Ulster 1993 - Bluestacks

 

Blue Stacks, Co. Donegal
22nd - 24th Oct

The Blue Stacks
The Blue Stacks lie to the north-east of Donegal Town and form the largest knot of high ground in this county. It is a wild and rugged area of granite uplands and they contain few traces of man - few fences, walls or tracks exist. They vary from being very rocky and difficult to grassy and boggy. The walking conditions can generally be described as "wet" underfoot!!


How to get there
From Donegal Town, follow the N15 towards Ballybofey. Approximately 9 miles from Donegal Town, there is a gap through the mountains called "Barnes Gap". The route will start from here. Staff will direct you with regard to car parking. Groups must not head onto the hills without first having checked-in.


Route Outline
Note: When planning any walking event in the hills, it is very important to have a flexible approach to the route. The following route outline is the proposed route for the weekend. However this route is very much subject to change since it is subject to such things as weather conditions, staffing, morale of the participants etc. Therefore the route can change and this should be borne in mind by all participants.

Never stick blindly to your planned route just because it is your planned route. This map has a very small scale (½ inch = 1 mile) so distances can be deceiving. Bear this in mind when making out your route card.


Friday

Road to Barnes Lough (030 880)
Leave the road at 040 870 and head uphill, climbing slowly, following the small river until you arrive at Barnes Lough 030 880. The campsite for the night is beside the lake. Check-in and pitch your tent and have a cuppa and then go to bed!


Saturday

Barnes Lough (030 880) to Col (020 890)
Once you have been checked-out from base camp, head in a northerly direction climbing steadily towards the Col to the north-east of Croaghnageer.

Col (020 890) to River junction (014 904)
Leave the Col, continuing in a northerly direction and descend over broken ground towards the river junction at 014 904.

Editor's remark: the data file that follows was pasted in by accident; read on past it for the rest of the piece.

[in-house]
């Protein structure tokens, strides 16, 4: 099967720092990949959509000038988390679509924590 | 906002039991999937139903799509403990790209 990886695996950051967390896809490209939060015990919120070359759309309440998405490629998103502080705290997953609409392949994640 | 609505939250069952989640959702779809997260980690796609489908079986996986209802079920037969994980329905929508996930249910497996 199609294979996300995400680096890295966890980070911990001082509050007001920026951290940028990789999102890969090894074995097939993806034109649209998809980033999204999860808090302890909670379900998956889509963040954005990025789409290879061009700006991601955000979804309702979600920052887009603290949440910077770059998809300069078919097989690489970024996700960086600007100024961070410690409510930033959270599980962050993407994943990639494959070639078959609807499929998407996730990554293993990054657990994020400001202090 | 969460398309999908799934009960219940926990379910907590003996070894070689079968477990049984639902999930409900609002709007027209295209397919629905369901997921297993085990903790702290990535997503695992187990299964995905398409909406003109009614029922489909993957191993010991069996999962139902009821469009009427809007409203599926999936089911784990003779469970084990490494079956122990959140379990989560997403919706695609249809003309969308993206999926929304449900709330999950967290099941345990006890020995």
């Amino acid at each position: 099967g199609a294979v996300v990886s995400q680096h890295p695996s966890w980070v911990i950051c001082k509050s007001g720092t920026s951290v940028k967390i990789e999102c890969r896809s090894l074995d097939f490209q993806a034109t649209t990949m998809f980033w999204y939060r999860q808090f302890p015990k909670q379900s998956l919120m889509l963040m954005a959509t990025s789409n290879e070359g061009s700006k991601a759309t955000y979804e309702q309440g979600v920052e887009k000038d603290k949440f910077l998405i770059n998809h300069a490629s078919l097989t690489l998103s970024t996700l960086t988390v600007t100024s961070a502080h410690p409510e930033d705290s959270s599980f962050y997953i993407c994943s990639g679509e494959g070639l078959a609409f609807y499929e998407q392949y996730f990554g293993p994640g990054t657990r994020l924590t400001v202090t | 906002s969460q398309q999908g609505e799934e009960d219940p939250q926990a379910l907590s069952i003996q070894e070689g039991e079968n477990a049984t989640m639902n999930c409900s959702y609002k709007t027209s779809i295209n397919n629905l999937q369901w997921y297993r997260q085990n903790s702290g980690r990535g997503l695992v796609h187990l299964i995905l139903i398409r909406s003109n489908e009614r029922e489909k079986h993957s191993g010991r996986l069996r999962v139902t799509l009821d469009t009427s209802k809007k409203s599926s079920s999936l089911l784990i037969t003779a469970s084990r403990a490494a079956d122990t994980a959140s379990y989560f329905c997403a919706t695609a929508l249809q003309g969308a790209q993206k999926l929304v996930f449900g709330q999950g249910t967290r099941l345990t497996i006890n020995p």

River junction (014 904) to the Col (005 909)
Leave the river junction and head in a more north-westerly direction towards the Col at 005 909. A short climb back out of the valley will bring you onto this col.

Col (005 909) to Croaghbarnes Lakes (985 901)
Leave this col and travel along the shoulder of the ridge climbing slowly towards the small lakes at 985 901. On reaching these, you should be able to see southwards towards Lough Eske and beyond (weather permitting).

Croaghbarnes Lakes (985 901) to Summit (979 911)
Leaving the lakes in a northerly direction climb onto the summit at 979 911. This mountain although unnamed on the map is called Croaghbann (white steep sided mountain) You should be able to see Lough Belshade below which is the site of the campsite for this evening.


Croaghbann (979 911) to Summit 2118 (970 910)
Descend slightly from the spot height in a westerly direction towards the col at 975 910 over some very rocky ground. The rock scenery is quite impressive and ahead you will need to pick another rocky route up towards the next summit A short climb some will take you to the summit marked 2118 which is called Ardnageer (970 910) which means "height of the berries".


Ardnageer (970 910) to Col (957 900)
The descent from Ardnageer is followed by a slight re-ascent on bouldery ground passing a cairn. This is still part of ridge of the same mountain. Nearby you may be able to see a prominent peak of pure quartz which may reflects the sunshine brightly. Hopefully we will see the sun on this weekend! Continue downhill to a boggy, hummocky rocky col at 957 900.

Col (957 900) to Blue stack (949 897)
Leave the col and a gentle climb which is less rocky than the previous climbs will take you to the summit which again is not individually named on the map. At a height of 2219ft, magnificent views can be obtained southwards over the drumlins of Donegal. Not far from here are the remains of a Sunderland bomber which crashed here in 1943. If weather conditions and time permit we may flag a route out to the crash site.


Blue stack (949 897) to Lough Belshade(975 895)
Leave the summit in an easterly direction, descending along the shoulder of Blue Stack Mountain towards the small lake at 975 891 initially. Upon reaching the small lake turn north and head to Lough Belshade at 975 895. Check-in on reaching the campsite which is near the lake.


Sunday

Lough Belshade(975 895) to Track (970 871)
The walkout from Lough Belshade will take you initially the Corabber River at 985 885. Follow the rough track down along the right hand side of the river which drains the lake. On reaching the river junction turn southwards and follow the track along the river continuing downhill. This track may be very wet and you will pass the earthworks left from the building of a controversial hydro-electric scheme. Continue until you reach a forest at Edergole Bridge 970 871. Now follow the small road out along the eastern side of Lough Eske for approximately 3 miles until you arrive back on the main road at 987 825. You will make better progress on the road than cross country since there are many small farms on the mountain side along this road.